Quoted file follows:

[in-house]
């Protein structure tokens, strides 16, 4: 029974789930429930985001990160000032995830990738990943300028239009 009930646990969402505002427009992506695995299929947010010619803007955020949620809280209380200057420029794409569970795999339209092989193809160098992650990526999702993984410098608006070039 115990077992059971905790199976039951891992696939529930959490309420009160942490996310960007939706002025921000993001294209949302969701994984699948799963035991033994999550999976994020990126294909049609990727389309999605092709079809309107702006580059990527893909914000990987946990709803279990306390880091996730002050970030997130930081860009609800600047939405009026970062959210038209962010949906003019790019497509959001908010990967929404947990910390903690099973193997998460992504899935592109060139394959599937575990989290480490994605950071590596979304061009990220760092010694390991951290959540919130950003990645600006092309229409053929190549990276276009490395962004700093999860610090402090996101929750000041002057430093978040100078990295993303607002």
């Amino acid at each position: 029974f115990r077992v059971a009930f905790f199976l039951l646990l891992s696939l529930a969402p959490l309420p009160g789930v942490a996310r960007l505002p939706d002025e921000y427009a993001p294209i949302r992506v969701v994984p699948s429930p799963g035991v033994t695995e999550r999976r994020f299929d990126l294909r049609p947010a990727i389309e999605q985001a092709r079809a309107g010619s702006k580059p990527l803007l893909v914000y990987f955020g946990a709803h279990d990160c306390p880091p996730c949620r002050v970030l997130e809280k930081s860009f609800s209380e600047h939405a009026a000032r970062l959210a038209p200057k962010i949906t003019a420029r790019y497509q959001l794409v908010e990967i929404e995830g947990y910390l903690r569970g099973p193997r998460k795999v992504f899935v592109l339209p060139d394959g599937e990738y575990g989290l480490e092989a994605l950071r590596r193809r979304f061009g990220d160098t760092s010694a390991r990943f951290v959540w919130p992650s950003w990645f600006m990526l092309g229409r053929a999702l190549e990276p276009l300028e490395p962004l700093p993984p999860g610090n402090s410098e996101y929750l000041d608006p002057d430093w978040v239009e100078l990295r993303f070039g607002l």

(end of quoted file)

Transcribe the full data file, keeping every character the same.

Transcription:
[in-house]
């Protein structure tokens, strides 16, 4: 029974789930429930985001990160000032995830990738990943300028239009 009930646990969402505002427009992506695995299929947010010619803007955020949620809280209380200057420029794409569970795999339209092989193809160098992650990526999702993984410098608006070039 115990077992059971905790199976039951891992696939529930959490309420009160942490996310960007939706002025921000993001294209949302969701994984699948799963035991033994999550999976994020990126294909049609990727389309999605092709079809309107702006580059990527893909914000990987946990709803279990306390880091996730002050970030997130930081860009609800600047939405009026970062959210038209962010949906003019790019497509959001908010990967929404947990910390903690099973193997998460992504899935592109060139394959599937575990989290480490994605950071590596979304061009990220760092010694390991951290959540919130950003990645600006092309229409053929190549990276276009490395962004700093999860610090402090996101929750000041002057430093978040100078990295993303607002």
């Amino acid at each position: 029974f115990r077992v059971a009930f905790f199976l039951l646990l891992s696939l529930a969402p959490l309420p009160g789930v942490a996310r960007l505002p939706d002025e921000y427009a993001p294209i949302r992506v969701v994984p699948s429930p799963g035991v033994t695995e999550r999976r994020f299929d990126l294909r049609p947010a990727i389309e999605q985001a092709r079809a309107g010619s702006k580059p990527l803007l893909v914000y990987f955020g946990a709803h279990d990160c306390p880091p996730c949620r002050v970030l997130e809280k930081s860009f609800s209380e600047h939405a009026a000032r970062l959210a038209p200057k962010i949906t003019a420029r790019y497509q959001l794409v908010e990967i929404e995830g947990y910390l903690r569970g099973p193997r998460k795999v992504f899935v592109l339209p060139d394959g599937e990738y575990g989290l480490e092989a994605l950071r590596r193809r979304f061009g990220d160098t760092s010694a390991r990943f951290v959540w919130p992650s950003w990645f600006m990526l092309g229409r053929a999702l190549e990276p276009l300028e490395p962004l700093p993984p999860g610090n402090s410098e996101y929750l000041d608006p002057d430093w978040v239009e100078l990295r993303f070039g607002l």